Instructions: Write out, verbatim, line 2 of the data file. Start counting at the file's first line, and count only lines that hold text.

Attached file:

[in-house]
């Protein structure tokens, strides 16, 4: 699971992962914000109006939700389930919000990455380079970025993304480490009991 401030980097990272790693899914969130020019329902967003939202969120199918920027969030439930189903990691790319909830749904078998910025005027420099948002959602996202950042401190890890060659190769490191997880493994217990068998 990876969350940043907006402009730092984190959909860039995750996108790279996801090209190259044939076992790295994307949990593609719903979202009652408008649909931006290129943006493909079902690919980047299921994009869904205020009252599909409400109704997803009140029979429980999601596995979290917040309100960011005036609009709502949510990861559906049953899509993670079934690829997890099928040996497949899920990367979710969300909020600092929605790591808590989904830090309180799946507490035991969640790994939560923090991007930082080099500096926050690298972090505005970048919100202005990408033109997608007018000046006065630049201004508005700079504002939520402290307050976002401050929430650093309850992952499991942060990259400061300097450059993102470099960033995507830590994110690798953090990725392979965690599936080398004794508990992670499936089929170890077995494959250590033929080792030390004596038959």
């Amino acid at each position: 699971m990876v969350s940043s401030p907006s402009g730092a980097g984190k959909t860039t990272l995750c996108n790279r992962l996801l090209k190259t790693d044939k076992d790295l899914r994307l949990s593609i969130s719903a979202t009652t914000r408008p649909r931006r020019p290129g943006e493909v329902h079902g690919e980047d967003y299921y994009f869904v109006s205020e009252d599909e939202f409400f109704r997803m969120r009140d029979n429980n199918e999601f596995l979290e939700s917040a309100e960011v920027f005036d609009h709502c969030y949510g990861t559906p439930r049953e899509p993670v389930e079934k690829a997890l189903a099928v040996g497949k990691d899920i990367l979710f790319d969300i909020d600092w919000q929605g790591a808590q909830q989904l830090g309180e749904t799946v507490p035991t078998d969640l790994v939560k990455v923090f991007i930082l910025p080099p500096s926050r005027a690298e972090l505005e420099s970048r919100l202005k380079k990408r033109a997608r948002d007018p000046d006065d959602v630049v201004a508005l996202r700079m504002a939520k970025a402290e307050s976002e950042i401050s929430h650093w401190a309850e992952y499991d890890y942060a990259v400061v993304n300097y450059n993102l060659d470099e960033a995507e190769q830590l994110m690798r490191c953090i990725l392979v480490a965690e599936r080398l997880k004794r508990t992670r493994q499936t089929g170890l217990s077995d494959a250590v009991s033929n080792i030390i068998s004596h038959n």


């Protein structure tokens, strides 16, 4: 699971992962914000109006939700389930919000990455380079970025993304480490009991 401030980097990272790693899914969130020019329902967003939202969120199918920027969030439930189903990691790319909830749904078998910025005027420099948002959602996202950042401190890890060659190769490191997880493994217990068998 990876969350940043907006402009730092984190959909860039995750996108790279996801090209190259044939076992790295994307949990593609719903979202009652408008649909931006290129943006493909079902690919980047299921994009869904205020009252599909409400109704997803009140029979429980999601596995979290917040309100960011005036609009709502949510990861559906049953899509993670079934690829997890099928040996497949899920990367979710969300909020600092929605790591808590989904830090309180799946507490035991969640790994939560923090991007930082080099500096926050690298972090505005970048919100202005990408033109997608007018000046006065630049201004508005700079504002939520402290307050976002401050929430650093309850992952499991942060990259400061300097450059993102470099960033995507830590994110690798953090990725392979965690599936080398004794508990992670499936089929170890077995494959250590033929080792030390004596038959």